A Walking Tour of Westminster, Maryland
There is no better way to see America than on foot. And there is no better way to appreciate what you are looking at than with a walking tour. This walking tour of Westminster, Maryland is ready to explore when you are. Each walking tour describes historical, architectural landmarks, cultural sites and ecclesiastic touchstones and provides step-by-step directions. More
There is no better way to see America than on foot. And there is no better way to appreciate what you are looking at than with a walking tour. This walking tour of Westminster, Maryland is ready to explore when you are. Each walking tour describes historical, architectural landmarks, cultural sites and ecclesiastic touchstones and provides step-by-step directions.
Every tour also includes a quick primer on identifying architectural styles seen on American streets.
Westminster originally consisted of more than 100 acres known as White’s Level. William Winchester, a literate indentured servant from England, purchased the land in 1764 for 150 pounds sterling (or $4.50 an acre) after working off his period of indenture. At that time, the town became known as Winchester, but was changed in 1768 to avoid confusion with Winchester, Va. According to local lore, Westminster was picked in honor of the name of Winchester’s supposed birthplace in England. Winchester, laid out the 45 lots to become Westminster, stretching from Old Washington Road to present day Court Street. It is the second oldest town in Carroll County. Germans migrated into this area from Pennsylvania bringing with them an architectural tradition of sturdy brick or stone farm houses, which they adapted to the closer quarters of town living.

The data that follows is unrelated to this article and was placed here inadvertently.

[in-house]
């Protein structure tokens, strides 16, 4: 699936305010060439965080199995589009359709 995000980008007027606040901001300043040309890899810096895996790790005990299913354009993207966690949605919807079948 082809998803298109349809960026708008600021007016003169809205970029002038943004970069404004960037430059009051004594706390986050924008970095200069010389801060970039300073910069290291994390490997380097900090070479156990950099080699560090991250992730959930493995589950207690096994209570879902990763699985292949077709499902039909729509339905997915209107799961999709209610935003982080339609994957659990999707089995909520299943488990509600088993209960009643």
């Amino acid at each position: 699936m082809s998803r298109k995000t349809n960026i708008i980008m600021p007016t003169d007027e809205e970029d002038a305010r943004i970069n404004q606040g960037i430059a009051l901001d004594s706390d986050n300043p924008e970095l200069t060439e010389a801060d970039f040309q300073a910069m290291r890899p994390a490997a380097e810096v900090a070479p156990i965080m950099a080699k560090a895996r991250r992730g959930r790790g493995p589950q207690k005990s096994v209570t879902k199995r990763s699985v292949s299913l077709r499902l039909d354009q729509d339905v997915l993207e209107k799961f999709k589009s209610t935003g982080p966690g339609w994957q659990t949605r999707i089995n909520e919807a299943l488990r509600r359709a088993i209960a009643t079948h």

Originally the land divided Baltimore and Frederick counties. However, in 1837, Westminster became the focal point of the newly designated Carroll County and developed as a trading hub. At this time, leather-making was the town’s principal industry. There were also many craftspeople and merchants. The town’s location along the main route to Baltimore accounted for its first major growth, and the coming of the Western Maryland Railroad (1861) turned Westminster into a virtual boom town during the last half of the 19th century.
The area nearest the railroad tracks reflects this surge of activity. Hotels like the Albion and the Charles Carroll emerged. Businesses sprung up and the telephone company and fire department moved into this section of town. Along Willis Street, the homes built on the “mansion sites”
created from the estate of John K. Longwell can be viewed. Longwell, the son of Irish immigrants, was invited to come to Westminster to establish a newspaper in the interest of the new county. He became the most influential of Westminster’s citizens in business and politics.
Our walking tour will start near the center of town, split by Main Street and Liberty Street. A small metered parking lot, free on weekends, is available there...
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